The Pirates of Penzance
I must confess to being a G & S tragic, seeing most of the operas on many occasions.
I wanted to see this Gilbert and Sullivan Opera Sydney production for a number of reasons.
I had never seen a production by this group, which has been around for many years, not always with the same name. I also wanted to check out the Smith Auditorium, part of the Shore School in North Sydney.
First, the auditorium. Here we have a 500 seat space spread over a well raked stalls and a dress circle, fitted with comfortable seats. A large orchestra pit will accommodate at least 30 players in comfort. Then there is a large well equipped stage, fly tower included. A very functional venue where a lot of different productions can be staged.
Local Government please take note. The private schools in Australia are leading the way in this important area.
Now for the opera. I arrived early so I had a good chance to read the program and the biogs contained therein. Director Victoria Watson has an impressive list of achievements in the program, so I have to say I was disappointed in the direction of this Pirates. It was for my liking too safe and predictable. It certainly was not bad, but there were a number of missed opportunities which could have enhanced the comedy of the piece.
Choreography by Sarah Pearce was equally safe, but well executed. I hasten to add the this is not a big dance show, but a vehicle for beautiful music and singing., and that is what we got.
This company is one of a few remaining which does not rely on sound reinforcement, and that is a joy in itself.
Musical Director Rod Mounjed has assembled a large orchestra of some 30 players for this production, and for the most part the singers were not competing with the musicians. Of course that reflects on the cleverness of Sir Arthur Sullivan’s orchestrations, written to assist the singers in delivering the goods. This only works with a sympathetic conductor, and Maestro Mounjed is one of those.
The assembled cast is of high quality, starting with Daniel Verschuer as Frederic paired with Sarah Arnold as Mabel. Well matched voices blended beautifully in the duets, which then allowed the solo pieces to shine.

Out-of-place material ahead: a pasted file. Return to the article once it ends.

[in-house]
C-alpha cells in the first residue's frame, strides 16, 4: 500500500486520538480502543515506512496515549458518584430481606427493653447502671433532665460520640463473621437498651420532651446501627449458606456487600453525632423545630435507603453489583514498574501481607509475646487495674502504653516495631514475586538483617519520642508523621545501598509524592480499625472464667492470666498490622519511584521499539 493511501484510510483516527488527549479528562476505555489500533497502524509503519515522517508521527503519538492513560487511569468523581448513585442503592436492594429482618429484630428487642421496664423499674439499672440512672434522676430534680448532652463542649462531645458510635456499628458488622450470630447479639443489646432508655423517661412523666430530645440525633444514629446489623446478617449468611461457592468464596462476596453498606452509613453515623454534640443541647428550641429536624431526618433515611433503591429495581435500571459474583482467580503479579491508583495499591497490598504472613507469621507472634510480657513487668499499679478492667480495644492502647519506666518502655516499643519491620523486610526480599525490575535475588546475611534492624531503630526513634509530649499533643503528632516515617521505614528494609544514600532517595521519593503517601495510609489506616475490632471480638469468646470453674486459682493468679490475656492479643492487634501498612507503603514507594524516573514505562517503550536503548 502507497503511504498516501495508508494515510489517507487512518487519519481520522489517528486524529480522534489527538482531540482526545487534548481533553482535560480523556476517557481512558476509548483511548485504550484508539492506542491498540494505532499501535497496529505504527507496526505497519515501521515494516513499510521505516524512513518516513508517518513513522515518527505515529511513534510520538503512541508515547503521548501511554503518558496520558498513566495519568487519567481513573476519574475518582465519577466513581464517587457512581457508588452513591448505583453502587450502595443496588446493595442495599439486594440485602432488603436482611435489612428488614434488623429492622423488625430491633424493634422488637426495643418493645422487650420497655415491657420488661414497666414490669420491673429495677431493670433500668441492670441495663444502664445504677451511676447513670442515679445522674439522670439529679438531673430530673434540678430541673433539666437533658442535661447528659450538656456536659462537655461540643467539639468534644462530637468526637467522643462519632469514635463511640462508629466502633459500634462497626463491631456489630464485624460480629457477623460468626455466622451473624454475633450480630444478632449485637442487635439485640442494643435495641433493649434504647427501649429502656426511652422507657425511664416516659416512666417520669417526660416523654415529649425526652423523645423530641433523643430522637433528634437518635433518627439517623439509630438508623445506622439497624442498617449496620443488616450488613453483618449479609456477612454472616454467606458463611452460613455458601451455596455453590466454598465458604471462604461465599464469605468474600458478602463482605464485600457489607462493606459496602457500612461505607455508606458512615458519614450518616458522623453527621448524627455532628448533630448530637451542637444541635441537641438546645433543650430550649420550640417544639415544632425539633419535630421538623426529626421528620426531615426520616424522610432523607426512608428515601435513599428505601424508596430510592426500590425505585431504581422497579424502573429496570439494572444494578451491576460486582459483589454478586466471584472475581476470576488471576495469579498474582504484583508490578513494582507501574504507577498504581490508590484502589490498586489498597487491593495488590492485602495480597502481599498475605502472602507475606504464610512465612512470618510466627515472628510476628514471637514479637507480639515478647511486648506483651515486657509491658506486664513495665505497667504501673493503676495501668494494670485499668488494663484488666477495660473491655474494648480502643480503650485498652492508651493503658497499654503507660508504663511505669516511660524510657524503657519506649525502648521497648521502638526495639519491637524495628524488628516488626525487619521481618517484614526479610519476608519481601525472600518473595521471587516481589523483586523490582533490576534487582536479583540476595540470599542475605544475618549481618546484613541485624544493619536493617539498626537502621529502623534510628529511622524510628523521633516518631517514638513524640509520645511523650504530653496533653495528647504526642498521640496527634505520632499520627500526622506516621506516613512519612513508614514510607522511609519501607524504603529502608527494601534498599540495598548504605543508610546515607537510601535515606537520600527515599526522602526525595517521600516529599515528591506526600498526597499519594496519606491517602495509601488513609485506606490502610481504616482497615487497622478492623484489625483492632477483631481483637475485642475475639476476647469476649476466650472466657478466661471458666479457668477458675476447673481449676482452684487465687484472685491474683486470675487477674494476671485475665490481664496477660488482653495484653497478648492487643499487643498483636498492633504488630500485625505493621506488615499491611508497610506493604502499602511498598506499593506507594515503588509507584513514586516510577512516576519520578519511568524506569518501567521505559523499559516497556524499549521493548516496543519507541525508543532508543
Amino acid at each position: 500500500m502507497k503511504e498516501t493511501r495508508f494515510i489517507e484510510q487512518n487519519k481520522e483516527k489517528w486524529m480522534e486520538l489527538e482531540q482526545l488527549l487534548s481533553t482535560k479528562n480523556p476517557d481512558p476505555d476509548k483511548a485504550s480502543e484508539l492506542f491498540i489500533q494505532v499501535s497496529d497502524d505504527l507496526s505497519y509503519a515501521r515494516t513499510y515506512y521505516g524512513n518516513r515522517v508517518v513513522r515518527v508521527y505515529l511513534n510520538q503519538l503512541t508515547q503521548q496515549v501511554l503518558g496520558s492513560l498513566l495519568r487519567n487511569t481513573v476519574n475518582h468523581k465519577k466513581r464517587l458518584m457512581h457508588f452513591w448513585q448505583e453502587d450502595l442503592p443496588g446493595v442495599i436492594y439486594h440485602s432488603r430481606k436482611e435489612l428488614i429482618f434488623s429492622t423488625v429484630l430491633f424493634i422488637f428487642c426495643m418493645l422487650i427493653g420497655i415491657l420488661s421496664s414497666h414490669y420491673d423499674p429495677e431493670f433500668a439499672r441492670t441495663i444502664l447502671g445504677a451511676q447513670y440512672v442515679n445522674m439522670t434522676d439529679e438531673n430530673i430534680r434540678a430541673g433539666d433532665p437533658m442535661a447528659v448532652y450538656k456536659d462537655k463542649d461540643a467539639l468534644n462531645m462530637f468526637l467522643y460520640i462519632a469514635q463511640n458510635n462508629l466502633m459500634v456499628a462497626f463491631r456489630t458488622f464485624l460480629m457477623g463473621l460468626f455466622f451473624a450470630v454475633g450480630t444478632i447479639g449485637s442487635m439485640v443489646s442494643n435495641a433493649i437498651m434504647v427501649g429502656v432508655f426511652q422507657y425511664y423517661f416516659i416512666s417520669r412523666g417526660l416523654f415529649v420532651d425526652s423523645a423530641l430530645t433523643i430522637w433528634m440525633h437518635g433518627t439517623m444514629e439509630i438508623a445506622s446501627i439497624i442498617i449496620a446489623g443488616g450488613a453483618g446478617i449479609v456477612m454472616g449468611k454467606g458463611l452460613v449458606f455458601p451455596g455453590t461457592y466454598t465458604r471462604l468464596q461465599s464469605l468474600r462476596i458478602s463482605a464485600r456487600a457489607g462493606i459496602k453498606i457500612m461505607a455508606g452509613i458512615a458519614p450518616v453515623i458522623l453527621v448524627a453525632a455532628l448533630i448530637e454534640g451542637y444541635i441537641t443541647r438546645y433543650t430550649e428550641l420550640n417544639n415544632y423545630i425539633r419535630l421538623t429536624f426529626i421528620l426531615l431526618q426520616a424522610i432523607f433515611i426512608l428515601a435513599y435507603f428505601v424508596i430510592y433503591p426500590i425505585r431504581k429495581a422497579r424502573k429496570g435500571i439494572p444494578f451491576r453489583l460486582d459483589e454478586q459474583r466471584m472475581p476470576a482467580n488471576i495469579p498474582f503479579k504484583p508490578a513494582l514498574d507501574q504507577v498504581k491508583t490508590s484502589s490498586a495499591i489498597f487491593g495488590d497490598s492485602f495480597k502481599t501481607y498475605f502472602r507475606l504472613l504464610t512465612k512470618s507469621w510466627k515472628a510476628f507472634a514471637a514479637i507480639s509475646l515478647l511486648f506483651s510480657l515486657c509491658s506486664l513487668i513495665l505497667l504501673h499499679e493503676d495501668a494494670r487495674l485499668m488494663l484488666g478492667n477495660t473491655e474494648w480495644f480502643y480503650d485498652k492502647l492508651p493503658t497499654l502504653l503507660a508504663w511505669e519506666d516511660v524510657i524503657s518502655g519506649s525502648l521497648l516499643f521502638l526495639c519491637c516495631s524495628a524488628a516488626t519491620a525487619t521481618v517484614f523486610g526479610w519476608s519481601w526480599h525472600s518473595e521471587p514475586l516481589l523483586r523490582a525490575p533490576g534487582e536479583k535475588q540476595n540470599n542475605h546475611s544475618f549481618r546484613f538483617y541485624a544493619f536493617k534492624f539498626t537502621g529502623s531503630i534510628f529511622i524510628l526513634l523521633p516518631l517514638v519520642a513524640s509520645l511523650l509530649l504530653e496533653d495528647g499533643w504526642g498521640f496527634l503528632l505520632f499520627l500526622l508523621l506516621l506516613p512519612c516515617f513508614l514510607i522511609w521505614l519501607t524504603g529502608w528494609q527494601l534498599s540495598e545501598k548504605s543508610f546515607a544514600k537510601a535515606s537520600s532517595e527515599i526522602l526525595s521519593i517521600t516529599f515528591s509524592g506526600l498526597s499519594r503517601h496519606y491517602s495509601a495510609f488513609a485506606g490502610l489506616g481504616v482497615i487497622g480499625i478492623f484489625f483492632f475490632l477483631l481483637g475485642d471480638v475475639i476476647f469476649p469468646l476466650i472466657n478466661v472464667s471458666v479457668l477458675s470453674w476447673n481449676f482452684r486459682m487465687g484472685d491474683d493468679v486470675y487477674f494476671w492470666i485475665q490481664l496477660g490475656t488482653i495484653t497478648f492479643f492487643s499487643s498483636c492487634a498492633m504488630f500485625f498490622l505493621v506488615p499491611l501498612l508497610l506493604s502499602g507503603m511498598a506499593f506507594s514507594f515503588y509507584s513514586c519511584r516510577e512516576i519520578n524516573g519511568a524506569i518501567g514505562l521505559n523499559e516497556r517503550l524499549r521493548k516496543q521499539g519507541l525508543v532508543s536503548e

Chris Lewis plays The Pirate King. The program tells us that Mr Lewis is WAAPA trained, and that is obvious. His portrayal is assured and definite, matched by first class vocals. Zoe Arthur plays a very strong Ruth; good consistent diction throughout enhances her dialogue in the story telling and her songs,
The next line-up of principals is equally impressive, Joshua Knight as Samuel, Laura Griffin as Edith, Angelique Tot as Kate and Holly Champion as Isobel.
Then there remain the two pivotal roles of the Major General and the Sergeant of Police, played by Mitch Bryson and Toby Page.
Mr Bryson is well versed as the funny man in the G & S repertoire and this is evident in his portrayal of the Major General. Clarity of diction and good projection are all important with G & S and this performer delivers both in spades.
The surprise of the production is in Toby Page as the Sergeant of Police. Here is a young man with an extraordinary bass baritone voice. The program notes advise that Mr Page is still a high school student. I overheard patrons discussing this fine performer, suggesting that he is 14 years of age. 14, 16 or 18, it doesn’t matter, this is a young man who could go places. His portrayal of the role reflects a far more experienced performer. Watch this space.
Gilbert and Sullivan works rely on good chorus work, and that is what we got from this small but well trained group. The unaccompanied “Hail Poetry” in Act One was particularly impressive.
This Pirates is beautifully dressed by Sandi Tutt and her team, although one could question young Victorian ladies appearing in public in their underwear, particularly in a chapel, ruined or otherwise.
A permanent set designed by Bradley Hawkins provides a number of levels to perform on, and allows many creative pictures to be formed.
The production will be staged again over next weekend and is certainly worth the trip to North Sydney to see this ageless classic.
Photographer: Ron Bullions